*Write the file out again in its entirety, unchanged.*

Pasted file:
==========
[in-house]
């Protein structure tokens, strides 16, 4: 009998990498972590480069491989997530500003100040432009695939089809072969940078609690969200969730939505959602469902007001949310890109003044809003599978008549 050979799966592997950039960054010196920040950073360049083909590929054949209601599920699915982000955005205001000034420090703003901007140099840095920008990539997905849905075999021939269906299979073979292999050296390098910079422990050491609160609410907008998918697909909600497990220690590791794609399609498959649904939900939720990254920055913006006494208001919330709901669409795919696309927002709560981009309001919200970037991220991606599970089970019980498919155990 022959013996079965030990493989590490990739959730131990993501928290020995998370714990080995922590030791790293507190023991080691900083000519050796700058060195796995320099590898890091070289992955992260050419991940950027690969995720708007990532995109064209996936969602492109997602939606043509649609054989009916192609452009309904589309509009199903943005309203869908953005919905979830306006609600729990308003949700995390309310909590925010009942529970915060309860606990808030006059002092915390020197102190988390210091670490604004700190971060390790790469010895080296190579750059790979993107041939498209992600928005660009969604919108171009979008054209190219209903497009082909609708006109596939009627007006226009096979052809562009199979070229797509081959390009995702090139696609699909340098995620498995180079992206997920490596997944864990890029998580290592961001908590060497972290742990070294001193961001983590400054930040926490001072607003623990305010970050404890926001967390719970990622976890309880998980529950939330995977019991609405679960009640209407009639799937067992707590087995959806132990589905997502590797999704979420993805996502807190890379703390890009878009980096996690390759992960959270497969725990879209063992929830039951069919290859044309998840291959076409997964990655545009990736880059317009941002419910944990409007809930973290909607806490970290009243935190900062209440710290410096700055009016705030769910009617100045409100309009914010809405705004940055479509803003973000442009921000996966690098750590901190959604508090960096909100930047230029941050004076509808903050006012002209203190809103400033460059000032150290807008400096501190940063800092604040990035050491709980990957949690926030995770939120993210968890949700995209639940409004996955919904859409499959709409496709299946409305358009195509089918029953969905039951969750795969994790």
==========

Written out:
[in-house]
């Protein structure tokens, strides 16, 4: 009998990498972590480069491989997530500003100040432009695939089809072969940078609690969200969730939505959602469902007001949310890109003044809003599978008549 050979799966592997950039960054010196920040950073360049083909590929054949209601599920699915982000955005205001000034420090703003901007140099840095920008990539997905849905075999021939269906299979073979292999050296390098910079422990050491609160609410907008998918697909909600497990220690590791794609399609498959649904939900939720990254920055913006006494208001919330709901669409795919696309927002709560981009309001919200970037991220991606599970089970019980498919155990 022959013996079965030990493989590490990739959730131990993501928290020995998370714990080995922590030791790293507190023991080691900083000519050796700058060195796995320099590898890091070289992955992260050419991940950027690969995720708007990532995109064209996936969602492109997602939606043509649609054989009916192609452009309904589309509009199903943005309203869908953005919905979830306006609600729990308003949700995390309310909590925010009942529970915060309860606990808030006059002092915390020197102190988390210091670490604004700190971060390790790469010895080296190579750059790979993107041939498209992600928005660009969604919108171009979008054209190219209903497009082909609708006109596939009627007006226009096979052809562009199979070229797509081959390009995702090139696609699909340098995620498995180079992206997920490596997944864990890029998580290592961001908590060497972290742990070294001193961001983590400054930040926490001072607003623990305010970050404890926001967390719970990622976890309880998980529950939330995977019991609405679960009640209407009639799937067992707590087995959806132990589905997502590797999704979420993805996502807190890379703390890009878009980096996690390759992960959270497969725990879209063992929830039951069919290859044309998840291959076409997964990655545009990736880059317009941002419910944990409007809930973290909607806490970290009243935190900062209440710290410096700055009016705030769910009617100045409100309009914010809405705004940055479509803003973000442009921000996966690098750590901190959604508090960096909100930047230029941050004076509808903050006012002209203190809103400033460059000032150290807008400096501190940063800092604040990035050491709980990957949690926030995770939120993210968890949700995209639940409004996955919904859409499959709409496709299946409305358009195509089918029953969905039951969750795969994790």